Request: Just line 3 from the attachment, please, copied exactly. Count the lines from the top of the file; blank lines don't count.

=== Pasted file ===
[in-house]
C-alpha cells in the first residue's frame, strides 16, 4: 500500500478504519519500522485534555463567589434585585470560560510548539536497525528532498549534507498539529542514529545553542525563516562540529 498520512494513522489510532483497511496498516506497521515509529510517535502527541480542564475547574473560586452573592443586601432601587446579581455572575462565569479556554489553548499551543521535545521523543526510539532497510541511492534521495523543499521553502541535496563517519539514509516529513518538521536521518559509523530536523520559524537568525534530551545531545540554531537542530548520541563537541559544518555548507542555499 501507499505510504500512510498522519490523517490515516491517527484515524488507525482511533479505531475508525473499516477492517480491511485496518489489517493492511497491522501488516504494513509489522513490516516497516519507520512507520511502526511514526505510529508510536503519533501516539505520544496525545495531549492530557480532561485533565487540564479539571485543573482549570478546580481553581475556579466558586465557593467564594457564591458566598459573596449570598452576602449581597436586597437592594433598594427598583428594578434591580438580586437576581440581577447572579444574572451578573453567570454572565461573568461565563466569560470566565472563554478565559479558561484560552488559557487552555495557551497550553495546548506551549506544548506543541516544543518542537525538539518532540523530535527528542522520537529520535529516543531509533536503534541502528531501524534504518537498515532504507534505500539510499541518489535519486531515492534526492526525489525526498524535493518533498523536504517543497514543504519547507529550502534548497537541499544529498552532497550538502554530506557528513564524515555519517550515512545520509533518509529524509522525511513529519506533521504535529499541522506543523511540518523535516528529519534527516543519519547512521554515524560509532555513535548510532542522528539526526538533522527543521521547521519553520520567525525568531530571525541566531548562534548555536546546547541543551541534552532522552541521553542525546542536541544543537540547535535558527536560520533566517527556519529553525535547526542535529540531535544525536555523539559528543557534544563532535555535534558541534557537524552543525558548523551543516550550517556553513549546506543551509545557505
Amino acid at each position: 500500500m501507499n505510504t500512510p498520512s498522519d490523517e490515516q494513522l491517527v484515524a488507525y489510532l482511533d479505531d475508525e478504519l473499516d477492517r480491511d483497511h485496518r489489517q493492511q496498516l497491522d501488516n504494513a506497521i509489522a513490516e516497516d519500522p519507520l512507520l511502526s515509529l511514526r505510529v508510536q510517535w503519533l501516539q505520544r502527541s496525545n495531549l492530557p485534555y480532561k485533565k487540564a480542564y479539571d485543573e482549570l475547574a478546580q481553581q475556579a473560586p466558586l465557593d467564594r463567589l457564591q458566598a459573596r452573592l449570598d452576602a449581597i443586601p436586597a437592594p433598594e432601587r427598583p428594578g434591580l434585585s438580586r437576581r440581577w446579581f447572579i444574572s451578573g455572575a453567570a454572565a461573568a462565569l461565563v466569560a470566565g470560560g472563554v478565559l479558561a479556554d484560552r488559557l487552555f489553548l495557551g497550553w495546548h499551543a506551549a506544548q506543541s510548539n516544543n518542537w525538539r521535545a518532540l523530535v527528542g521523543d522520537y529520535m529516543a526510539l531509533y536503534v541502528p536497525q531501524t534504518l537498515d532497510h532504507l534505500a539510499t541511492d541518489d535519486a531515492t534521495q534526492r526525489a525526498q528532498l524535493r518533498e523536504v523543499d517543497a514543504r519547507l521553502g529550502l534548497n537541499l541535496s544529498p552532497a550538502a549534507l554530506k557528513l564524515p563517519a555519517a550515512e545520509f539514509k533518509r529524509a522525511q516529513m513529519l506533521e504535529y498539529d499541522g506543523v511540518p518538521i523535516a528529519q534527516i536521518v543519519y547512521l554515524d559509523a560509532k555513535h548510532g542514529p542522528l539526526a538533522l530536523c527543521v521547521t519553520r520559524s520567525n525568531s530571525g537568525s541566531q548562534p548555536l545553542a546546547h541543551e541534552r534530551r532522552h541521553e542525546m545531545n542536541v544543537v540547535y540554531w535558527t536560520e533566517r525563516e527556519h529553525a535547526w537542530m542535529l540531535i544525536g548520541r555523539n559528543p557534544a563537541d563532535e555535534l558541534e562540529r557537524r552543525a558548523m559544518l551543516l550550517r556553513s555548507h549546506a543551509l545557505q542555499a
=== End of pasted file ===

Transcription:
Amino acid at each position: 500500500m501507499n505510504t500512510p498520512s498522519d490523517e490515516q494513522l491517527v484515524a488507525y489510532l482511533d479505531d475508525e478504519l473499516d477492517r480491511d483497511h485496518r489489517q493492511q496498516l497491522d501488516n504494513a506497521i509489522a513490516e516497516d519500522p519507520l512507520l511502526s515509529l511514526r505510529v508510536q510517535w503519533l501516539q505520544r502527541s496525545n495531549l492530557p485534555y480532561k485533565k487540564a480542564y479539571d485543573e482549570l475547574a478546580q481553581q475556579a473560586p466558586l465557593d467564594r463567589l457564591q458566598a459573596r452573592l449570598d452576602a449581597i443586601p436586597a437592594p433598594e432601587r427598583p428594578g434591580l434585585s438580586r437576581r440581577w446579581f447572579i444574572s451578573g455572575a453567570a454572565a461573568a462565569l461565563v466569560a470566565g470560560g472563554v478565559l479558561a479556554d484560552r488559557l487552555f489553548l495557551g497550553w495546548h499551543a506551549a506544548q506543541s510548539n516544543n518542537w525538539r521535545a518532540l523530535v527528542g521523543d522520537y529520535m529516543a526510539l531509533y536503534v541502528p536497525q531501524t534504518l537498515d532497510h532504507l534505500a539510499t541511492d541518489d535519486a531515492t534521495q534526492r526525489a525526498q528532498l524535493r518533498e523536504v523543499d517543497a514543504r519547507l521553502g529550502l534548497n537541499l541535496s544529498p552532497a550538502a549534507l554530506k557528513l564524515p563517519a555519517a550515512e545520509f539514509k533518509r529524509a522525511q516529513m513529519l506533521e504535529y498539529d499541522g506543523v511540518p518538521i523535516a528529519q534527516i536521518v543519519y547512521l554515524d559509523a560509532k555513535h548510532g542514529p542522528l539526526a538533522l530536523c527543521v521547521t519553520r520559524s520567525n525568531s530571525g537568525s541566531q548562534p548555536l545553542a546546547h541543551e541534552r534530551r532522552h541521553e542525546m545531545n542536541v544543537v540547535y540554531w535558527t536560520e533566517r525563516e527556519h529553525a535547526w537542530m542535529l540531535i544525536g548520541r555523539n559528543p557534544a563537541d563532535e555535534l558541534e562540529r557537524r552543525a558548523m559544518l551543516l550550517r556553513s555548507h549546506a543551509l545557505q542555499a